Missouri’s ‘Proposition A’ Vote: What You Need To Know

 

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Photo by Bill Rankin

Missouri’s ‘Proposition A’ Vote: What You Need To Know

By Samuel Ast

On August 7, voters in Missouri have the opportunity to cast a vote that will determine the fate of the state’s so-called “Right-to-Work” law, which was passed by the state legislature and signed into law in 2017. Proposition A, as the referendum is known, asks individuals to determine whether or not they support upholding, or overturning, this legislation. A ‘Yes’ vote would uphold the “Right-to-Work” law while a ‘No’ vote would overturn it.

Unions typically require their members to pay dues, which are then used to pay for the operating costs and official actions taken by these entities on behalf of their workers. Currently, 27 states have right-to-work laws on the books that prohibit unions from collecting these dues from their members. States who do this operate under the same right-to-work laws that Missourians will have a chance to uphold, or reject, next month.

Around 10 percent of private-sector workers, like restaurant workers or accountants, in Missouri are members of a union, along with about 20 percent of all public-sector workers, such as teachers, firefighters and the police. The state’s total percentage of union members is close to 10 percent. It is important to note that right-to-work legislation applies both to public and private union membership.

Senate Bill 19, and the campaigns surrounding the issue of Missouri’s right-to-work status have been politically fraught since the beginning. Pro-union groups, along with those dissatisfied with the Missouri legislature’s actions in 2017, decided to use the state’s initiative process to challenge the legislation, known as Senate Bill 19. In order to get Proposition A on the ballot, over 100,000 signatures were required. The petitioners came back with three times that amount in August of last year.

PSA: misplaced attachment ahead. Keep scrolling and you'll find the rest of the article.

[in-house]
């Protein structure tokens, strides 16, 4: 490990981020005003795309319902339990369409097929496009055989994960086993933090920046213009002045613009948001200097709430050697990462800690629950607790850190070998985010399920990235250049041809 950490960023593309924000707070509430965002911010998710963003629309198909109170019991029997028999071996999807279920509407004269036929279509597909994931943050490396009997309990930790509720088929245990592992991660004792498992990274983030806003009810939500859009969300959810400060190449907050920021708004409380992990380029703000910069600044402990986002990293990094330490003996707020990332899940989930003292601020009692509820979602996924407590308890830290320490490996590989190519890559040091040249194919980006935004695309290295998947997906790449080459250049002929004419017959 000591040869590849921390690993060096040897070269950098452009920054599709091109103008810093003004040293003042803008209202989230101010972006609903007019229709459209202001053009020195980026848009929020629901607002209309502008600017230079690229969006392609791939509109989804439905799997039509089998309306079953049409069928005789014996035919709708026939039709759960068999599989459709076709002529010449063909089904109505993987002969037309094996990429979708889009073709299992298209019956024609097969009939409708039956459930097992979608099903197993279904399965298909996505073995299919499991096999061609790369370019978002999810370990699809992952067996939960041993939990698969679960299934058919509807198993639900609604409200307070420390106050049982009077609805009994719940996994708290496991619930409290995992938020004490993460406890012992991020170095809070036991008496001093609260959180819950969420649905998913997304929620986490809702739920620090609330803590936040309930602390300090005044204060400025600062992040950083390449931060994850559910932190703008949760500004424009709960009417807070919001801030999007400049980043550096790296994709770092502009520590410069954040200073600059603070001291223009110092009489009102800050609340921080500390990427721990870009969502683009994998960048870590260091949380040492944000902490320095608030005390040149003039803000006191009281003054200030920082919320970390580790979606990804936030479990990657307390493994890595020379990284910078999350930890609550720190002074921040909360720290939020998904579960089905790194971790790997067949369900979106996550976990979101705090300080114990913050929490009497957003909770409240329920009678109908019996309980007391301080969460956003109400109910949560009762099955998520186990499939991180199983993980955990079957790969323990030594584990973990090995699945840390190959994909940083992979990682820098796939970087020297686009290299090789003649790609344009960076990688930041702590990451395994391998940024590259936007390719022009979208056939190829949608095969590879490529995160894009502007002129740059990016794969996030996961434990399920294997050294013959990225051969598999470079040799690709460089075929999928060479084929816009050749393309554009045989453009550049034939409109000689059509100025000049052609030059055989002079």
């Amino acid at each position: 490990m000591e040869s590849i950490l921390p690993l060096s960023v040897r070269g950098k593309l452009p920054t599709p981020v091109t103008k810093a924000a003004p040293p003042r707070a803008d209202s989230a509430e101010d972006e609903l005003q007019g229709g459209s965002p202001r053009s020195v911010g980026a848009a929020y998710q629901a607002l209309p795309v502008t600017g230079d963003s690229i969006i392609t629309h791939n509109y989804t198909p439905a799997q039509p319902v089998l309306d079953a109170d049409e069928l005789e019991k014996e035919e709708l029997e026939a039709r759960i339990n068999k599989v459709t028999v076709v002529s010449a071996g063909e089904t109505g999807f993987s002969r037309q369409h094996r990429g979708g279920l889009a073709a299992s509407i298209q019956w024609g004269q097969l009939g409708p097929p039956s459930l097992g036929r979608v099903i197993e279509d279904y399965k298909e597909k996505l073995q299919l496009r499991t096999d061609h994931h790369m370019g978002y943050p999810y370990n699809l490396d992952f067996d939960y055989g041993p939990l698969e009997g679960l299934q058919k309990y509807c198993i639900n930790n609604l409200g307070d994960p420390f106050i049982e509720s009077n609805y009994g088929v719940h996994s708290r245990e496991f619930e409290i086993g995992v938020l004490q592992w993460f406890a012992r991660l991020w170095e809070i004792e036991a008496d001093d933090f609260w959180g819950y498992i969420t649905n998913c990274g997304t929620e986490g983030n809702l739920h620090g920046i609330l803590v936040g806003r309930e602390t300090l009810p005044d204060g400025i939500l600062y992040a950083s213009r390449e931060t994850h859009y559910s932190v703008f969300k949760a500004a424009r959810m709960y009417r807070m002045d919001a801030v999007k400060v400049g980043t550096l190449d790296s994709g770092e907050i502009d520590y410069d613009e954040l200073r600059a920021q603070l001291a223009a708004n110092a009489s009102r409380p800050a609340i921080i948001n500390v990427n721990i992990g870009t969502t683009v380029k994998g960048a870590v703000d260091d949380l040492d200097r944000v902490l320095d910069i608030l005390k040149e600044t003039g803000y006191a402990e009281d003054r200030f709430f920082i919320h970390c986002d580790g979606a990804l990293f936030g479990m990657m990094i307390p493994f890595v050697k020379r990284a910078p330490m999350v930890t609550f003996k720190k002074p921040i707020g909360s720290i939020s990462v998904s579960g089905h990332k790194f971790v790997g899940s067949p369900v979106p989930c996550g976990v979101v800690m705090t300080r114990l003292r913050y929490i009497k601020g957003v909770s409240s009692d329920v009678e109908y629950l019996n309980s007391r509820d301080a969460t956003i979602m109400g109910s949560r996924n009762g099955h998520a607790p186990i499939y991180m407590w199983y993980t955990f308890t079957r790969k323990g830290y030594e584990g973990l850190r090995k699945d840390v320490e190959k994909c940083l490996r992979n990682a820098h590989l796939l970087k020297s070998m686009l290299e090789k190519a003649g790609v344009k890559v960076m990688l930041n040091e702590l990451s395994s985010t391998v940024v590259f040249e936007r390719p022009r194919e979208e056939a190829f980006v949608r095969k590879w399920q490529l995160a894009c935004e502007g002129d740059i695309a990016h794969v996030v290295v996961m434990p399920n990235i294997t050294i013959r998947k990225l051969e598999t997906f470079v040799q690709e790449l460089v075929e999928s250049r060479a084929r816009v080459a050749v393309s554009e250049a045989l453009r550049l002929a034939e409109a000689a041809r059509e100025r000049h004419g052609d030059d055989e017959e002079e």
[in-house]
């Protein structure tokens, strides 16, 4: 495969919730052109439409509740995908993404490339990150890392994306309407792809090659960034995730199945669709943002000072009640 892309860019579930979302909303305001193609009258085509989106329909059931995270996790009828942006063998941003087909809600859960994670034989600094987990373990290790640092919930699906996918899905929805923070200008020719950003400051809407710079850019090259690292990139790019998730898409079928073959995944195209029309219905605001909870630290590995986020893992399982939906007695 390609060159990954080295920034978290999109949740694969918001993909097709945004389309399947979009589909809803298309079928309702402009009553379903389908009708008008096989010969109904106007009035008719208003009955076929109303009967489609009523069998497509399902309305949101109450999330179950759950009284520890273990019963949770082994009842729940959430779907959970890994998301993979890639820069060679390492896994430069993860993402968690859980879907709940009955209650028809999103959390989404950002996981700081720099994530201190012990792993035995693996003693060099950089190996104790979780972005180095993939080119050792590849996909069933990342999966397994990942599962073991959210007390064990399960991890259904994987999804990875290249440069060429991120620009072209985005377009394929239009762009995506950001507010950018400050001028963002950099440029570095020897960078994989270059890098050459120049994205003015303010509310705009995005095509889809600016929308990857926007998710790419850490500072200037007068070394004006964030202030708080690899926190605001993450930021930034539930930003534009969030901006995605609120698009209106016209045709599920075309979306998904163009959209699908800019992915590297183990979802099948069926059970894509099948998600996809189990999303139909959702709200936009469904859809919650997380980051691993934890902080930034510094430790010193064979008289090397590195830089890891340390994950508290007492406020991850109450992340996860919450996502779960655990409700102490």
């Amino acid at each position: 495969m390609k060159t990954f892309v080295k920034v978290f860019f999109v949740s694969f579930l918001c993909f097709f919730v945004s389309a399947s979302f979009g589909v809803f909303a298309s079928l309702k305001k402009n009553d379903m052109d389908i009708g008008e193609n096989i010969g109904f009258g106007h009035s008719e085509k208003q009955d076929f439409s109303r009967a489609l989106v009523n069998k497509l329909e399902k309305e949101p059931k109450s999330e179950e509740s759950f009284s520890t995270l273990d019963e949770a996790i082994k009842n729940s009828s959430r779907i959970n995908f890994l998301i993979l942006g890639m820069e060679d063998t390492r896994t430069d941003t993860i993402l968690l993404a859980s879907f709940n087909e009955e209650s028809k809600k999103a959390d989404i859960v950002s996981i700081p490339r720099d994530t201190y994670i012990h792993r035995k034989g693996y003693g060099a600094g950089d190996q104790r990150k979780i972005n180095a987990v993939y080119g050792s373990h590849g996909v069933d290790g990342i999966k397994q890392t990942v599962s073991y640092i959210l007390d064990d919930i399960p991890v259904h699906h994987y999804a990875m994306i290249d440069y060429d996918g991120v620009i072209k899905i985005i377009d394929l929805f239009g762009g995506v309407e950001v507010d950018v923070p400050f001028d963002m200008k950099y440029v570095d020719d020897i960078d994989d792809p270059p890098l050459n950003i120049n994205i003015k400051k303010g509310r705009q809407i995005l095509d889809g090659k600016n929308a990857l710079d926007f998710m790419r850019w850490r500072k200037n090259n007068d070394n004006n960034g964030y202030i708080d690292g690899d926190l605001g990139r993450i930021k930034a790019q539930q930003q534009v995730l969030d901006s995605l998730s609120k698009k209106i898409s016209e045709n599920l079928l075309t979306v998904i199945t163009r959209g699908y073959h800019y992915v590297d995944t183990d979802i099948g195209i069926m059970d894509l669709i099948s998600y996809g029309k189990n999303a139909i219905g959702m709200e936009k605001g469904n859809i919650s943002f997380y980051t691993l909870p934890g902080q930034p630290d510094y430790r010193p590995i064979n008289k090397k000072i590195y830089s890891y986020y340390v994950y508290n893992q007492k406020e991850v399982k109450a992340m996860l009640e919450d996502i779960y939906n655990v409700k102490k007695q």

The vote was originally to take place in November of 2018, but the Republican leadership in the Missouri General Assembly decided to move forward that date. Greg Vonnahme, a professor of political science at UMKC, posits that the State Assembly’s decision to move the vote was “because turnout [would] be much lower and a more partisan electorate more likely to retain the legislation.”

The group that collected the signatures, known as “We Are Missouri,” has been financing efforts that advocate for a repeal of the law since it was signed by former Governor Eric Greitens. Those advocating for a ‘Yes’ vote on August 7 include the organizations “Missourians for Worker Freedom” and the “Liberty Alliance.” Millions of dollars have been spent to advance both sides’ agenda.

 

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